Monday, April 18, 2005


Testimony before the Grand Jury, jurisdiction of Jerusalem, Monday, A.D. O.
Pontius Pilate, presiding

Victims of JIM BAKERUS vs. Estate of Jesus of Nazareth

For the prosecution: Janus Cochranus
The defense is unrepresented

Pilate: Present your case, Cochranus. And be quick about it. My tincture of opium is wearing off.

Cochranus: Your honor, I represent more than a thousand families from Jerusalem and environs. These families were robbed blind by the late Jim Bakerus. He promised them an unreasonable return on their investments, they bought into it, and they were plunged into poverty when the scheme proved to have no foundation. At least 326 children have been sold into slavery by parents made bankrupt by the fiend Bakerus. Whole families have been torn apart.

Pilate: Yeah, well, we caught that guy and crucified him. He'd spent all the money, but hey. He died a lingering death.

Cochranus: That's the issue, your honor. Many of the wronged parties turned out to see said Bakerus receive his punishment. They clearly overheard another condemned prisoner promise Bakerus he'd be going directly to paradise. Your honor, you cannot imagine the emotional impact such a promise has had on my clients. They've watched beautiful young daughters sold to brothels. They're begging in the streets for food! Their lives have been ruined, and the thought that Bakerus is sitting around in paradise like a king just pours salt into their wounds. My clients are seeking financial redress from the Roman government for pain and suffering.

Pilate: Wait a minute. Who was this prisoner who promised instant heavenly rewards to a vile criminal?

Cochranus: His name was Jesus of Nazareth.

Pilate: Doesn't ring a bell. What was he crucified for?

Cochranus (checking notes): Disturbing the peace, inciting to riot, fomenting rebellion.

Pilate: We don't usually crucify for that. We put those types in galleys, let them row off their anger.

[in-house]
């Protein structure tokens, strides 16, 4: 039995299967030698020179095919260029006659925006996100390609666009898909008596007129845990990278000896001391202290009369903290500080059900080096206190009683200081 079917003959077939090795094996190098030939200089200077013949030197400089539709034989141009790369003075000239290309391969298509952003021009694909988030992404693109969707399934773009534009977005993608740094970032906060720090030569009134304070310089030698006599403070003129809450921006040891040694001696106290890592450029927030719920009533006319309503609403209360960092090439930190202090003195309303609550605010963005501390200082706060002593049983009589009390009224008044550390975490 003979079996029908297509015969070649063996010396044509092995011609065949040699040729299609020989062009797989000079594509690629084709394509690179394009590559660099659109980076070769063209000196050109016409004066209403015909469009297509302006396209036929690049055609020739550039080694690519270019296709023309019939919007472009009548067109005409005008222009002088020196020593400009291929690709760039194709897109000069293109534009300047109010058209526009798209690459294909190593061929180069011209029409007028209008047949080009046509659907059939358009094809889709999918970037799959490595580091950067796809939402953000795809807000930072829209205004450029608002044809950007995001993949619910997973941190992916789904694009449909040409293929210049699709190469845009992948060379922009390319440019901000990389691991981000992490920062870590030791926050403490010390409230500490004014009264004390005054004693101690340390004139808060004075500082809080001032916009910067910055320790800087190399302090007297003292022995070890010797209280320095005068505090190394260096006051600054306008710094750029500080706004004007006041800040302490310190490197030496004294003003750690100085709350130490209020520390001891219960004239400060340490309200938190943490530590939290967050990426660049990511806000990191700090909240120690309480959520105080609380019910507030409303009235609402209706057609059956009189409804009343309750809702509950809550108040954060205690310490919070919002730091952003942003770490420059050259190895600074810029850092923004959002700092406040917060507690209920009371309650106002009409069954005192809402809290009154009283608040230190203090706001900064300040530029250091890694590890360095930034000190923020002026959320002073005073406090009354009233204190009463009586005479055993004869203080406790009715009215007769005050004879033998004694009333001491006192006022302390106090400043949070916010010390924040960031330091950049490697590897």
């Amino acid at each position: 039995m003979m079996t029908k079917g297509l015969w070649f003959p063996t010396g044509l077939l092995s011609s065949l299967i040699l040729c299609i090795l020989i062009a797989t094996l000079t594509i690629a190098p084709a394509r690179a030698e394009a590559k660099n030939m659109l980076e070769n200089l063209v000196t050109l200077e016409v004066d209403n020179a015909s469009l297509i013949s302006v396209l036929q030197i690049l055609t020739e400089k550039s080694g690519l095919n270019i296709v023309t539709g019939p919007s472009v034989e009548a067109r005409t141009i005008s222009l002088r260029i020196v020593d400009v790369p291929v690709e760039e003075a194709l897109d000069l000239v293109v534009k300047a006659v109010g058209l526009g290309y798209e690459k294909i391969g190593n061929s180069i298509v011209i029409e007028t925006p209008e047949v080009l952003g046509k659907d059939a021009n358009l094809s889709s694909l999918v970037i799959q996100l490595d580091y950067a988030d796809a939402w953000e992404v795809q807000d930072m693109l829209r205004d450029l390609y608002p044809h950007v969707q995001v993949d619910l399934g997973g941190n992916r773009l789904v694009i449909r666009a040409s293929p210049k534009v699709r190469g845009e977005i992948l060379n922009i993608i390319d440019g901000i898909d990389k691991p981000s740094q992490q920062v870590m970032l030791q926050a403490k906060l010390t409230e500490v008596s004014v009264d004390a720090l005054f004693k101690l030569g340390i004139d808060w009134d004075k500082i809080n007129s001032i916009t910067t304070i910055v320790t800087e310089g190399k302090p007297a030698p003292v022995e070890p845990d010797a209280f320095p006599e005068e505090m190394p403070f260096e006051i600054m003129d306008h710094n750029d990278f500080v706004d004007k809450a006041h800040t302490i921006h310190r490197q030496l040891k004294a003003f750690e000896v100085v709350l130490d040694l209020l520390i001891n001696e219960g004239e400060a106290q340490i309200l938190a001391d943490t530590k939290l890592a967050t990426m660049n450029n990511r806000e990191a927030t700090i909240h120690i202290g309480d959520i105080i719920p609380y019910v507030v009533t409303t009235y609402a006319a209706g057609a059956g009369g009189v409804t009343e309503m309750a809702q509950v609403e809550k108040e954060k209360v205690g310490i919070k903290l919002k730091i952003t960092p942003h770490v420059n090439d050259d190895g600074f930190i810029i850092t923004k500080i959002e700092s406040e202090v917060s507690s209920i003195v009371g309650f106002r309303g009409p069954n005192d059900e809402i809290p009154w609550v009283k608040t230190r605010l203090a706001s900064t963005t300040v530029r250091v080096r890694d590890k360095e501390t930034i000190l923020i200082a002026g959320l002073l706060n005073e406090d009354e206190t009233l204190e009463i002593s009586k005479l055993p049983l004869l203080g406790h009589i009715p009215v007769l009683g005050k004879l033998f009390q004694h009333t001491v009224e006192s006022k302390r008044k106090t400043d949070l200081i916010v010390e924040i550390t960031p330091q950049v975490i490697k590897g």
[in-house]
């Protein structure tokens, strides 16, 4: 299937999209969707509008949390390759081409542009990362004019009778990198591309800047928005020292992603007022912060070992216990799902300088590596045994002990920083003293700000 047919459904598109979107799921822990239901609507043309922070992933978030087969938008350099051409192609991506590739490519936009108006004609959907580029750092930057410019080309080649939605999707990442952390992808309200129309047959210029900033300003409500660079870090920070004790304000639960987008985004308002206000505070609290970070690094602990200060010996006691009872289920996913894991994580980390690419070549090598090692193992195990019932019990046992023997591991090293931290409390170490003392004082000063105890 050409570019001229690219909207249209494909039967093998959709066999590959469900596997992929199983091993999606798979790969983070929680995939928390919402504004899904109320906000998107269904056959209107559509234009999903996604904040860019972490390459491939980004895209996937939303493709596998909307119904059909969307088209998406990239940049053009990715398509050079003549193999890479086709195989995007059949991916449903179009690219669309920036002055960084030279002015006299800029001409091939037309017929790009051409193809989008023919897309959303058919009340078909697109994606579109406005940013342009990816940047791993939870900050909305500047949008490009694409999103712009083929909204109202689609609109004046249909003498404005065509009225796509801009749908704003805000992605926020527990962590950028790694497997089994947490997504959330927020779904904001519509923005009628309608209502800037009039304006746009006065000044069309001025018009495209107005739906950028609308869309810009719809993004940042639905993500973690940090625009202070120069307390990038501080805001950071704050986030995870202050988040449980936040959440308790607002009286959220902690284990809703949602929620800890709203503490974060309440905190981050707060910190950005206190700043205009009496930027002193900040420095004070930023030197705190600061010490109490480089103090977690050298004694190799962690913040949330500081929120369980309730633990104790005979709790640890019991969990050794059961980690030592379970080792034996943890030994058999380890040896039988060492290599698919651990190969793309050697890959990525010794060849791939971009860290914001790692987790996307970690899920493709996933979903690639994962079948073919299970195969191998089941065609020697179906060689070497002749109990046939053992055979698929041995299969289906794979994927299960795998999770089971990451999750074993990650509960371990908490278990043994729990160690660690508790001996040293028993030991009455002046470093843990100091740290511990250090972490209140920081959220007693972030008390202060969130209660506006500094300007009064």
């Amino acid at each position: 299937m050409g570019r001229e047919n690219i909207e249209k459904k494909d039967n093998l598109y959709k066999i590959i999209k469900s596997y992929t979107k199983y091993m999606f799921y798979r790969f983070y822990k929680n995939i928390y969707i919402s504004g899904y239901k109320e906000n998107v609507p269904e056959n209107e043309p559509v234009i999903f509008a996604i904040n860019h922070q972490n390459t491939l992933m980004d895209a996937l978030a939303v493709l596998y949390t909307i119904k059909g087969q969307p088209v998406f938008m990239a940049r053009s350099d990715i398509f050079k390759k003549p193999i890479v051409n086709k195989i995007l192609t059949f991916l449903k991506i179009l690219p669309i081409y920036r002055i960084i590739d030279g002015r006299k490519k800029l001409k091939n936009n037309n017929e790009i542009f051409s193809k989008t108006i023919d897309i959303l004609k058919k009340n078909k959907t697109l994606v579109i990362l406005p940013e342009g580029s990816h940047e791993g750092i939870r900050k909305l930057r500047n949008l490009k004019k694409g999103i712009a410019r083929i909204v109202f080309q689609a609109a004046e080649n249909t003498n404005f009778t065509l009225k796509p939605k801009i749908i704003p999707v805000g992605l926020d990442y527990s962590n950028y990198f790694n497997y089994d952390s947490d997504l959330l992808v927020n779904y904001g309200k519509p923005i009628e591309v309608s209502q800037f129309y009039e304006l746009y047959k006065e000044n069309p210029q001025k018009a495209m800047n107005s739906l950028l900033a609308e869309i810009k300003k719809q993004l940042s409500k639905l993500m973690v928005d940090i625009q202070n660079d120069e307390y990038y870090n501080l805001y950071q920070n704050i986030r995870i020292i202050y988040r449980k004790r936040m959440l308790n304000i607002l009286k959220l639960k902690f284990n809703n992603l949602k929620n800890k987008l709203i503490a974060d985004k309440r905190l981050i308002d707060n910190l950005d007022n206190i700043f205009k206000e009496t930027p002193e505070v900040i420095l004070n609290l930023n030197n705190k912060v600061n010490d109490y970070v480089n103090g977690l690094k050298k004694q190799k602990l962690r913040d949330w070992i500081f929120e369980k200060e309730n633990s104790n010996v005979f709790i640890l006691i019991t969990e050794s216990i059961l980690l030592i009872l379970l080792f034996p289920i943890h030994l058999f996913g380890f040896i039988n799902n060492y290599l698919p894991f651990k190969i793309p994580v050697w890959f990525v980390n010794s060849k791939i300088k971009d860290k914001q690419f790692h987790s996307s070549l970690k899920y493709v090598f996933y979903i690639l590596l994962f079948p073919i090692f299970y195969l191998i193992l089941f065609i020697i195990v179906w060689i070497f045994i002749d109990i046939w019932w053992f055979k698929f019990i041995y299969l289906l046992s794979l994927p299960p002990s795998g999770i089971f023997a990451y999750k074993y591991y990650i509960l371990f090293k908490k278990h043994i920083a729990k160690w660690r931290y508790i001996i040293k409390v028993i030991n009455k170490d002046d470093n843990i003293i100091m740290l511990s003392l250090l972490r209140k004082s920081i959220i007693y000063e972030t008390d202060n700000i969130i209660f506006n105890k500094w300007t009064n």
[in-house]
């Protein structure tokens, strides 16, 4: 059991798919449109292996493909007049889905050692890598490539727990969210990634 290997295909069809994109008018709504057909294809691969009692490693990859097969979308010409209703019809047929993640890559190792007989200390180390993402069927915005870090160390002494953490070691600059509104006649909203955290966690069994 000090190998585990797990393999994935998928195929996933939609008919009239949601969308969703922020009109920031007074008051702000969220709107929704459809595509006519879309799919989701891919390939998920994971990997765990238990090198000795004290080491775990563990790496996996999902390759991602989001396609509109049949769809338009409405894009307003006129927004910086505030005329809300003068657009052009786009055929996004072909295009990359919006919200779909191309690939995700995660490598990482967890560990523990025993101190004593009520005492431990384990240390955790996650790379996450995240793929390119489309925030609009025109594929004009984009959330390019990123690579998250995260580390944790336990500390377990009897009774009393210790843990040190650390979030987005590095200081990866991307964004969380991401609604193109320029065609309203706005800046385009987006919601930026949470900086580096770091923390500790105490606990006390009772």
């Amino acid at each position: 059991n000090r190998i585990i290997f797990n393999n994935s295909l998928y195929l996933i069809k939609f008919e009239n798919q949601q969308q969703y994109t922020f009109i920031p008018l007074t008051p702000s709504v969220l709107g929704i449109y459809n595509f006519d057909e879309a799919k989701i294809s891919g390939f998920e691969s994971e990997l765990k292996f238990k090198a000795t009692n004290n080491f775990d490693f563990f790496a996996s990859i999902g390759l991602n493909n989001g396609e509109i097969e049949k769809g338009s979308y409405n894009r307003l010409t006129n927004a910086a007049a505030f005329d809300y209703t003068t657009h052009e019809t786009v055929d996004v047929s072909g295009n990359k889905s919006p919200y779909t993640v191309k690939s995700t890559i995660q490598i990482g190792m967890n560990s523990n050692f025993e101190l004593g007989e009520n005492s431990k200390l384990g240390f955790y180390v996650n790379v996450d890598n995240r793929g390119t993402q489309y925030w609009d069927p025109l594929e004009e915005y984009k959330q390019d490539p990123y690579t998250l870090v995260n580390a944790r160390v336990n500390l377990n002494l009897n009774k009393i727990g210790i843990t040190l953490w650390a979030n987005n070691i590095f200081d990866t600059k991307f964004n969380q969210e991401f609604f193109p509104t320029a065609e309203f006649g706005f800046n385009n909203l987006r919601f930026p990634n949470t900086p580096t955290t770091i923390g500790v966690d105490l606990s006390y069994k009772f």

Cochranus: It was an unusual case. I have your signed death warrant. It's noted thereon that you felt the sentence unnecessarily harsh.

Pilate: So this Jesus of Nazareth blabbered about heaven while being crucified, and you expect the government to pay out compensation? That's a reach, Janus. Even for you.

Cochranus: Well, your honor, you see, it's like this. My clients feel that Jesus of Nazareth is setting a dangerous precedent when he unilaterally sends a fellow condemned man to heaven, just on the basis of the condemned man's feeling remorse for his crimes. Don't you see where this could lead? People could live totally immoral lives, ask for some sort of Almighty forgiveness on their deathbeds, and go to paradise. On the other hand, perfectly moral folks who happen to commit an itty bitty sin and then get mowed down by a chariot could face punishment on the celestial side. It's not logical. In fact, it's downright hurtful. Here my clients sit, weeping for their lost children, their total ruin, and there Bakerus sits in heaven, having a good old time.

Pilate: I see your point. Zeus would expect some sort of celestial redress for victims even if a criminal died penitent. That's why we Romans have such an advanced civilization, while these infernal redneck shepherds are always arguing with one another about theology. But I don't see how I can send this case to trial, for two reasons. One, you have no defenders here for said Jesus of Nazareth.

Cochranus: They've fled to the hills in fear for their lives.

Pilate: I like hearing that. Sounds like peace to me. But the fact is, it's the family of said Jesus of Nazareth that your victims will have to sue, not the Roman government. We did our job. We crucified Bakerus. If this Jesus said something inflammatory from his own cross, that's a matter to take up with Jesus's estate - if he has one.

Cochranus: But the precedent, your honor! The metaphysical implications!

Pilate: Don't use such big words. All right. I'll issue a writ. Any victim of Bakerus who wishes redress for the untoward remarks of Jesus of Nazareth may apply for charity at the Temple of Poseidon. I'll bet some wealthy man of Poseidon will step forward and buy back those children sold into slavery. The victims can pray to Poseidon for a proper celestial reconsideration of Bakerus's heavenly status. Poseidon will take care of it on the other side.

Cochranus: I thought that was what you'd say. But you haven't addressed the precedent.

Pilate: How about this. We'll round up anyone we find who supports this Jesus of Nazareth and feed them to the lions.

Cochranus: If you can be thorough. The problem with that is, the ones that get away will feel like they're part of something big.

Pilate: It's the best I can do. Honestly, Janus. Do you think anyone will be dumb enough to believe that if they spend their whole lives stomping on other people and raping the earth, then just ask some god to forgive them as they expire, they'll get a free pass?

Cochranus: I never underestimate the stupidity of the human race, your honor.

Pilate: Case closed. Janus, let's go have a drink. I've got three more years in this hell-hole, I might as well spend them smashed.

1 comment:

Deon Uhler said...

Rather disputable.